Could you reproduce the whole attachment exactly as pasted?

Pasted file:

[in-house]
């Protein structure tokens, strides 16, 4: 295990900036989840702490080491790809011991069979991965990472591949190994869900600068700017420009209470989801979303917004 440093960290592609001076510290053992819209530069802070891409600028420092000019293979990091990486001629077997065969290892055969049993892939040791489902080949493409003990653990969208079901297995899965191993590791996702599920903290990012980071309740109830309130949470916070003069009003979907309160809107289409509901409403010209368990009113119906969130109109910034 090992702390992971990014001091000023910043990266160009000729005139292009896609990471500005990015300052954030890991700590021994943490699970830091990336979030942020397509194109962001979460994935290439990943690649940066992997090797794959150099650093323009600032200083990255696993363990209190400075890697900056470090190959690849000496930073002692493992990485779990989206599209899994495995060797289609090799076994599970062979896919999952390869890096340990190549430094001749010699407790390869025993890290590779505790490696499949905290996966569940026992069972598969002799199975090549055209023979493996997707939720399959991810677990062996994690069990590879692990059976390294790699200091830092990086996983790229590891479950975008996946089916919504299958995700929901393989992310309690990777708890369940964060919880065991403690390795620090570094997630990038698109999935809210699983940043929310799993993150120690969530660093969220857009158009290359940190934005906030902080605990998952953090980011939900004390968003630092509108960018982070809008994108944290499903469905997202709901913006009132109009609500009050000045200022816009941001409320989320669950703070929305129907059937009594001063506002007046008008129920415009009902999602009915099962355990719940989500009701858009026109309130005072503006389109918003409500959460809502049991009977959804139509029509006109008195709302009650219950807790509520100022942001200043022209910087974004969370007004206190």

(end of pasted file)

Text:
[in-house]
């Protein structure tokens, strides 16, 4: 295990900036989840702490080491790809011991069979991965990472591949190994869900600068700017420009209470989801979303917004 440093960290592609001076510290053992819209530069802070891409600028420092000019293979990091990486001629077997065969290892055969049993892939040791489902080949493409003990653990969208079901297995899965191993590791996702599920903290990012980071309740109830309130949470916070003069009003979907309160809107289409509901409403010209368990009113119906969130109109910034 090992702390992971990014001091000023910043990266160009000729005139292009896609990471500005990015300052954030890991700590021994943490699970830091990336979030942020397509194109962001979460994935290439990943690649940066992997090797794959150099650093323009600032200083990255696993363990209190400075890697900056470090190959690849000496930073002692493992990485779990989206599209899994495995060797289609090799076994599970062979896919999952390869890096340990190549430094001749010699407790390869025993890290590779505790490696499949905290996966569940026992069972598969002799199975090549055209023979493996997707939720399959991810677990062996994690069990590879692990059976390294790699200091830092990086996983790229590891479950975008996946089916919504299958995700929901393989992310309690990777708890369940964060919880065991403690390795620090570094997630990038698109999935809210699983940043929310799993993150120690969530660093969220857009158009290359940190934005906030902080605990998952953090980011939900004390968003630092509108960018982070809008994108944290499903469905997202709901913006009132109009609500009050000045200022816009941001409320989320669950703070929305129907059937009594001063506002007046008008129920415009009902999602009915099962355990719940989500009701858009026109309130005072503006389109918003409500959460809502049991009977959804139509029509006109008195709302009650219950807790509520100022942001200043022209910087974004969370007004206190």